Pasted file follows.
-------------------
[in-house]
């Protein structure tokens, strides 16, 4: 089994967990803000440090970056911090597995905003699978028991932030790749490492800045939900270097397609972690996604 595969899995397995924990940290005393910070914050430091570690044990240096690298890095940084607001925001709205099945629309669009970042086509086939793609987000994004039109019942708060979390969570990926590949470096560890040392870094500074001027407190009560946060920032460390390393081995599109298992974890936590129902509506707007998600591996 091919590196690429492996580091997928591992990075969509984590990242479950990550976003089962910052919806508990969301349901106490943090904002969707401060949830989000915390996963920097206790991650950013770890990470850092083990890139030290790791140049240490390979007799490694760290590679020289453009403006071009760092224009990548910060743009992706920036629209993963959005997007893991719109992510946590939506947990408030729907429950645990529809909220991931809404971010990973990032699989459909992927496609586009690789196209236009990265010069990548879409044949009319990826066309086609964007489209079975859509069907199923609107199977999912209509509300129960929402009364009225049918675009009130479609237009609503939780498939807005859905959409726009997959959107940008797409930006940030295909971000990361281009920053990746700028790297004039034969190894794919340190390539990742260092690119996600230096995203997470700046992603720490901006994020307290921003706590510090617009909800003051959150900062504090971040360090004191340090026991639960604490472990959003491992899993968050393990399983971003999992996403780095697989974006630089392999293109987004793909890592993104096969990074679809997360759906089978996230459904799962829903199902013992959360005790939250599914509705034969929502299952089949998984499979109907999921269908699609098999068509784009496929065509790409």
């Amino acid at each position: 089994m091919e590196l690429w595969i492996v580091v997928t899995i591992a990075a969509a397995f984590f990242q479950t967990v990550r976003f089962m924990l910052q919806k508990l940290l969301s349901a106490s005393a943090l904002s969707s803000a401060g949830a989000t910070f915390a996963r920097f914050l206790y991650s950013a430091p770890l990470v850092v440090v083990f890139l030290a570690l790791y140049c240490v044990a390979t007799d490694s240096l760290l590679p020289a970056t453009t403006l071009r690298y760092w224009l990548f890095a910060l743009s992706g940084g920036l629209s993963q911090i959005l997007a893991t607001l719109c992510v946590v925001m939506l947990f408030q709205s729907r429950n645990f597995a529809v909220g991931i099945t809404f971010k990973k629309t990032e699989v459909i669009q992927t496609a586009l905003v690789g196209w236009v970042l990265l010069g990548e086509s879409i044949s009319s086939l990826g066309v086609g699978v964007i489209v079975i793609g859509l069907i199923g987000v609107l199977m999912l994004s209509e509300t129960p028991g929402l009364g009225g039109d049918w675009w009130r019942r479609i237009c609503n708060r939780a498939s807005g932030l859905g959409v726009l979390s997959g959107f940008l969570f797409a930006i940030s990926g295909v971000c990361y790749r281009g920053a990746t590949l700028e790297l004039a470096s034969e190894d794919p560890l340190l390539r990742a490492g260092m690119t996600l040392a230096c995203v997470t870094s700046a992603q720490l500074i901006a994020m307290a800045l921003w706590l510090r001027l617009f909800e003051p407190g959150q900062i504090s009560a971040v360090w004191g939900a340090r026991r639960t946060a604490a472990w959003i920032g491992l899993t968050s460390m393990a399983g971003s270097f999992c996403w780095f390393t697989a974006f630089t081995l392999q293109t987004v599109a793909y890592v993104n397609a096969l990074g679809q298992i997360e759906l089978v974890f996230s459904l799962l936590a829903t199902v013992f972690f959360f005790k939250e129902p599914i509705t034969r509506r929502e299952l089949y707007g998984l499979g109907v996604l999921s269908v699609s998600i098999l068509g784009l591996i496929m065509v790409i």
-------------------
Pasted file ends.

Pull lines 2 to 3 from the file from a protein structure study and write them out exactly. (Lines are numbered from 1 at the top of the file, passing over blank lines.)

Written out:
């Protein structure tokens, strides 16, 4: 089994967990803000440090970056911090597995905003699978028991932030790749490492800045939900270097397609972690996604 595969899995397995924990940290005393910070914050430091570690044990240096690298890095940084607001925001709205099945629309669009970042086509086939793609987000994004039109019942708060979390969570990926590949470096560890040392870094500074001027407190009560946060920032460390390393081995599109298992974890936590129902509506707007998600591996 091919590196690429492996580091997928591992990075969509984590990242479950990550976003089962910052919806508990969301349901106490943090904002969707401060949830989000915390996963920097206790991650950013770890990470850092083990890139030290790791140049240490390979007799490694760290590679020289453009403006071009760092224009990548910060743009992706920036629209993963959005997007893991719109992510946590939506947990408030729907429950645990529809909220991931809404971010990973990032699989459909992927496609586009690789196209236009990265010069990548879409044949009319990826066309086609964007489209079975859509069907199923609107199977999912209509509300129960929402009364009225049918675009009130479609237009609503939780498939807005859905959409726009997959959107940008797409930006940030295909971000990361281009920053990746700028790297004039034969190894794919340190390539990742260092690119996600230096995203997470700046992603720490901006994020307290921003706590510090617009909800003051959150900062504090971040360090004191340090026991639960604490472990959003491992899993968050393990399983971003999992996403780095697989974006630089392999293109987004793909890592993104096969990074679809997360759906089978996230459904799962829903199902013992959360005790939250599914509705034969929502299952089949998984499979109907999921269908699609098999068509784009496929065509790409």
């Amino acid at each position: 089994m091919e590196l690429w595969i492996v580091v997928t899995i591992a990075a969509a397995f984590f990242q479950t967990v990550r976003f089962m924990l910052q919806k508990l940290l969301s349901a106490s005393a943090l904002s969707s803000a401060g949830a989000t910070f915390a996963r920097f914050l206790y991650s950013a430091p770890l990470v850092v440090v083990f890139l030290a570690l790791y140049c240490v044990a390979t007799d490694s240096l760290l590679p020289a970056t453009t403006l071009r690298y760092w224009l990548f890095a910060l743009s992706g940084g920036l629209s993963q911090i959005l997007a893991t607001l719109c992510v946590v925001m939506l947990f408030q709205s729907r429950n645990f597995a529809v909220g991931i099945t809404f971010k990973k629309t990032e699989v459909i669009q992927t496609a586009l905003v690789g196209w236009v970042l990265l010069g990548e086509s879409i044949s009319s086939l990826g066309v086609g699978v964007i489209v079975i793609g859509l069907i199923g987000v609107l199977m999912l994004s209509e509300t129960p028991g929402l009364g009225g039109d049918w675009w009130r019942r479609i237009c609503n708060r939780a498939s807005g932030l859905g959409v726009l979390s997959g959107f940008l969570f797409a930006i940030s990926g295909v971000c990361y790749r281009g920053a990746t590949l700028e790297l004039a470096s034969e190894d794919p560890l340190l390539r990742a490492g260092m690119t996600l040392a230096c995203v997470t870094s700046a992603q720490l500074i901006a994020m307290a800045l921003w706590l510090r001027l617009f909800e003051p407190g959150q900062i504090s009560a971040v360090w004191g939900a340090r026991r639960t946060a604490a472990w959003i920032g491992l899993t968050s460390m393990a399983g971003s270097f999992c996403w780095f390393t697989a974006f630089t081995l392999q293109t987004v599109a793909y890592v993104n397609a096969l990074g679809q298992i997360e759906l089978v974890f996230s459904l799962l936590a829903t199902v013992f972690f959360f005790k939250e129902p599914i509705t034969r509506r929502e299952l089949y707007g998984l499979g109907v996604l999921s269908v699609s998600i098999l068509g784009l591996i496929m065509v790409i």